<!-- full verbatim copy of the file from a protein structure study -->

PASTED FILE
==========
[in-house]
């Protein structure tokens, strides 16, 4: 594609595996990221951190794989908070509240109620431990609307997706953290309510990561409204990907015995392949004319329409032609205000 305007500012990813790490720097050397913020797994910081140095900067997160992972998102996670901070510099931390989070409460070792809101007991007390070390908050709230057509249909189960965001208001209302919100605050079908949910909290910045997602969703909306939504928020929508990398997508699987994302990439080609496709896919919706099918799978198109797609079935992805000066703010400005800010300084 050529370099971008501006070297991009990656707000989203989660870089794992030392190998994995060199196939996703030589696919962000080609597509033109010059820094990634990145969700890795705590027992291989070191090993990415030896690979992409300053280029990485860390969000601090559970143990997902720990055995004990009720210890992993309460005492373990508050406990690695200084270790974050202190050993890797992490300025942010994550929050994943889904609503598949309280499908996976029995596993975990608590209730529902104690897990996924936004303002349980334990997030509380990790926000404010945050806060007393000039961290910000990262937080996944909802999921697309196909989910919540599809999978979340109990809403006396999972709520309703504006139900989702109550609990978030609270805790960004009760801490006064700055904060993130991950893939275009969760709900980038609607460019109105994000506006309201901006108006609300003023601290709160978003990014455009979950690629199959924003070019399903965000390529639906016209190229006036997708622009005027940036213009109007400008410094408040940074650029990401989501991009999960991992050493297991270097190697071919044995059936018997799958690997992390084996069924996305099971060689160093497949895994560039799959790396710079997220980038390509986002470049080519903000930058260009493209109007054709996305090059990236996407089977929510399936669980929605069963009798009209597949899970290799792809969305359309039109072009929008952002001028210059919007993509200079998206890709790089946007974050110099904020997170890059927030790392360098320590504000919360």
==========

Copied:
[in-house]
């Protein structure tokens, strides 16, 4: 594609595996990221951190794989908070509240109620431990609307997706953290309510990561409204990907015995392949004319329409032609205000 305007500012990813790490720097050397913020797994910081140095900067997160992972998102996670901070510099931390989070409460070792809101007991007390070390908050709230057509249909189960965001208001209302919100605050079908949910909290910045997602969703909306939504928020929508990398997508699987994302990439080609496709896919919706099918799978198109797609079935992805000066703010400005800010300084 050529370099971008501006070297991009990656707000989203989660870089794992030392190998994995060199196939996703030589696919962000080609597509033109010059820094990634990145969700890795705590027992291989070191090993990415030896690979992409300053280029990485860390969000601090559970143990997902720990055995004990009720210890992993309460005492373990508050406990690695200084270790974050202190050993890797992490300025942010994550929050994943889904609503598949309280499908996976029995596993975990608590209730529902104690897990996924936004303002349980334990997030509380990790926000404010945050806060007393000039961290910000990262937080996944909802999921697309196909989910919540599809999978979340109990809403006396999972709520309703504006139900989702109550609990978030609270805790960004009760801490006064700055904060993130991950893939275009969760709900980038609607460019109105994000506006309201901006108006609300003023601290709160978003990014455009979950690629199959924003070019399903965000390529639906016209190229006036997708622009005027940036213009109007400008410094408040940074650029990401989501991009999960991992050493297991270097190697071919044995059936018997799958690997992390084996069924996305099971060689160093497949895994560039799959790396710079997220980038390509986002470049080519903000930058260009493209109007054709996305090059990236996407089977929510399936669980929605069963009798009209597949899970290799792809969305359309039109072009929008952002001028210059919007993509200079998206890709790089946007974050110099904020997170890059927030790392360098320590504000919360």